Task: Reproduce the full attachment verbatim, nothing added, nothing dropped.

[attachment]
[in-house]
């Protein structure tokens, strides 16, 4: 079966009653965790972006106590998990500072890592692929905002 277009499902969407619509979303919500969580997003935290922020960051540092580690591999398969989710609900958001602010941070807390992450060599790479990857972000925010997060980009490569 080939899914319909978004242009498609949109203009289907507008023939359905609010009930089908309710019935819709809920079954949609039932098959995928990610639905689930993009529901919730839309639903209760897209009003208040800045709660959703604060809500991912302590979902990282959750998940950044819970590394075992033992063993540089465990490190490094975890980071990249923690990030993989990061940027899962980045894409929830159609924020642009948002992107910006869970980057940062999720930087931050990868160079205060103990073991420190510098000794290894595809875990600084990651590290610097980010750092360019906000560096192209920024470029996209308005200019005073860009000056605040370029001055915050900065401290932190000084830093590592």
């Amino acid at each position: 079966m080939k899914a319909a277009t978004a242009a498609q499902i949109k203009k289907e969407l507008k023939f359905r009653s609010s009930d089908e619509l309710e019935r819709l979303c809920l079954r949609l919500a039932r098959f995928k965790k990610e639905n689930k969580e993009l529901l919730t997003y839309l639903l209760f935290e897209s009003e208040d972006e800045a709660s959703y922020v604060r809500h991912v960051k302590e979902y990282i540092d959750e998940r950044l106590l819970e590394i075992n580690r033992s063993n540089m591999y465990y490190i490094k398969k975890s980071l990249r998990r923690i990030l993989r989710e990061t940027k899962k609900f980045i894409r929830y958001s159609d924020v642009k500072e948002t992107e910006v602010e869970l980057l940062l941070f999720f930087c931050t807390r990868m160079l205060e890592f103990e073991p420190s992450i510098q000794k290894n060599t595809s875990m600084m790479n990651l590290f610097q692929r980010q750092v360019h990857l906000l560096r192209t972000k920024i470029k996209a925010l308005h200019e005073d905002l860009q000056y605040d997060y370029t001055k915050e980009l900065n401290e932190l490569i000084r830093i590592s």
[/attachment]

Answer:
[in-house]
């Protein structure tokens, strides 16, 4: 079966009653965790972006106590998990500072890592692929905002 277009499902969407619509979303919500969580997003935290922020960051540092580690591999398969989710609900958001602010941070807390992450060599790479990857972000925010997060980009490569 080939899914319909978004242009498609949109203009289907507008023939359905609010009930089908309710019935819709809920079954949609039932098959995928990610639905689930993009529901919730839309639903209760897209009003208040800045709660959703604060809500991912302590979902990282959750998940950044819970590394075992033992063993540089465990490190490094975890980071990249923690990030993989990061940027899962980045894409929830159609924020642009948002992107910006869970980057940062999720930087931050990868160079205060103990073991420190510098000794290894595809875990600084990651590290610097980010750092360019906000560096192209920024470029996209308005200019005073860009000056605040370029001055915050900065401290932190000084830093590592």
């Amino acid at each position: 079966m080939k899914a319909a277009t978004a242009a498609q499902i949109k203009k289907e969407l507008k023939f359905r009653s609010s009930d089908e619509l309710e019935r819709l979303c809920l079954r949609l919500a039932r098959f995928k965790k990610e639905n689930k969580e993009l529901l919730t997003y839309l639903l209760f935290e897209s009003e208040d972006e800045a709660s959703y922020v604060r809500h991912v960051k302590e979902y990282i540092d959750e998940r950044l106590l819970e590394i075992n580690r033992s063993n540089m591999y465990y490190i490094k398969k975890s980071l990249r998990r923690i990030l993989r989710e990061t940027k899962k609900f980045i894409r929830y958001s159609d924020v642009k500072e948002t992107e910006v602010e869970l980057l940062l941070f999720f930087c931050t807390r990868m160079l205060e890592f103990e073991p420190s992450i510098q000794k290894n060599t595809s875990m600084m790479n990651l590290f610097q692929r980010q750092v360019h990857l906000l560096r192209t972000k920024i470029k996209a925010l308005h200019e005073d905002l860009q000056y605040d997060y370029t001055k915050e980009l900065n401290e932190l490569i000084r830093i590592s």